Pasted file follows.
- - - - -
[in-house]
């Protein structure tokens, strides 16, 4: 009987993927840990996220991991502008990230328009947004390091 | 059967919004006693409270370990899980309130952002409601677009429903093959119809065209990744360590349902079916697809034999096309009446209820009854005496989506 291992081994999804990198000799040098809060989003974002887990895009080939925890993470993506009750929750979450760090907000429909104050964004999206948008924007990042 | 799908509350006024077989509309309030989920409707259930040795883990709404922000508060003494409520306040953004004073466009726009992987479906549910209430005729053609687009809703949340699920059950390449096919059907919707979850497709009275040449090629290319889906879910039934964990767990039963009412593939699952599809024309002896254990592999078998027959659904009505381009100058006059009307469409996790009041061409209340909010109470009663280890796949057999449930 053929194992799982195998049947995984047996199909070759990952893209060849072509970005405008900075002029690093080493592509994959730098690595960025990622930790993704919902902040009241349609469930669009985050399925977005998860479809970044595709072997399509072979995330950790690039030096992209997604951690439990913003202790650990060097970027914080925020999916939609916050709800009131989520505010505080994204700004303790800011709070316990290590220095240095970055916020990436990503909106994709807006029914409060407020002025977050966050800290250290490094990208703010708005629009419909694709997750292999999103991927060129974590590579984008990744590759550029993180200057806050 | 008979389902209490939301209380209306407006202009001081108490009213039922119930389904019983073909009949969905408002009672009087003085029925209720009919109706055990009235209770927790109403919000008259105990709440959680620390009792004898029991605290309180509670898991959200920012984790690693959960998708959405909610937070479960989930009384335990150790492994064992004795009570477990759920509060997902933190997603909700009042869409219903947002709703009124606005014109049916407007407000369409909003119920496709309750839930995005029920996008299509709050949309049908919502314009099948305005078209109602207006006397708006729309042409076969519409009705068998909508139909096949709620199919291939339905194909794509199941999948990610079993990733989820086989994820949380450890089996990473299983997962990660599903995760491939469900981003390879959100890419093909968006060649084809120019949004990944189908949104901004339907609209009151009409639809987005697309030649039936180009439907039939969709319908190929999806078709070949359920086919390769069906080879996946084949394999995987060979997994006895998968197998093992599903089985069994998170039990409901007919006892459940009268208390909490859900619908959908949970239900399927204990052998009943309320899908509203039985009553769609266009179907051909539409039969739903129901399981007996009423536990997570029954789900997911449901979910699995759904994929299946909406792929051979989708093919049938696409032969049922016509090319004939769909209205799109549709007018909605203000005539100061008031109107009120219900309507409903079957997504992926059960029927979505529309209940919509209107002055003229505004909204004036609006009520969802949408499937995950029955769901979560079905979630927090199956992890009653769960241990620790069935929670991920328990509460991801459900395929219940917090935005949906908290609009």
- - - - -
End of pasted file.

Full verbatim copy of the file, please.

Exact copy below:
[in-house]
């Protein structure tokens, strides 16, 4: 009987993927840990996220991991502008990230328009947004390091 | 059967919004006693409270370990899980309130952002409601677009429903093959119809065209990744360590349902079916697809034999096309009446209820009854005496989506 291992081994999804990198000799040098809060989003974002887990895009080939925890993470993506009750929750979450760090907000429909104050964004999206948008924007990042 | 799908509350006024077989509309309030989920409707259930040795883990709404922000508060003494409520306040953004004073466009726009992987479906549910209430005729053609687009809703949340699920059950390449096919059907919707979850497709009275040449090629290319889906879910039934964990767990039963009412593939699952599809024309002896254990592999078998027959659904009505381009100058006059009307469409996790009041061409209340909010109470009663280890796949057999449930 053929194992799982195998049947995984047996199909070759990952893209060849072509970005405008900075002029690093080493592509994959730098690595960025990622930790993704919902902040009241349609469930669009985050399925977005998860479809970044595709072997399509072979995330950790690039030096992209997604951690439990913003202790650990060097970027914080925020999916939609916050709800009131989520505010505080994204700004303790800011709070316990290590220095240095970055916020990436990503909106994709807006029914409060407020002025977050966050800290250290490094990208703010708005629009419909694709997750292999999103991927060129974590590579984008990744590759550029993180200057806050 | 008979389902209490939301209380209306407006202009001081108490009213039922119930389904019983073909009949969905408002009672009087003085029925209720009919109706055990009235209770927790109403919000008259105990709440959680620390009792004898029991605290309180509670898991959200920012984790690693959960998708959405909610937070479960989930009384335990150790492994064992004795009570477990759920509060997902933190997603909700009042869409219903947002709703009124606005014109049916407007407000369409909003119920496709309750839930995005029920996008299509709050949309049908919502314009099948305005078209109602207006006397708006729309042409076969519409009705068998909508139909096949709620199919291939339905194909794509199941999948990610079993990733989820086989994820949380450890089996990473299983997962990660599903995760491939469900981003390879959100890419093909968006060649084809120019949004990944189908949104901004339907609209009151009409639809987005697309030649039936180009439907039939969709319908190929999806078709070949359920086919390769069906080879996946084949394999995987060979997994006895998968197998093992599903089985069994998170039990409901007919006892459940009268208390909490859900619908959908949970239900399927204990052998009943309320899908509203039985009553769609266009179907051909539409039969739903129901399981007996009423536990997570029954789900997911449901979910699995759904994929299946909406792929051979989708093919049938696409032969049922016509090319004939769909209205799109549709007018909605203000005539100061008031109107009120219900309507409903079957997504992926059960029927979505529309209940919509209107002055003229505004909204004036609006009520969802949408499937995950029955769901979560079905979630927090199956992890009653769960241990620790069935929670991920328990509460991801459900395929219940917090935005949906908290609009």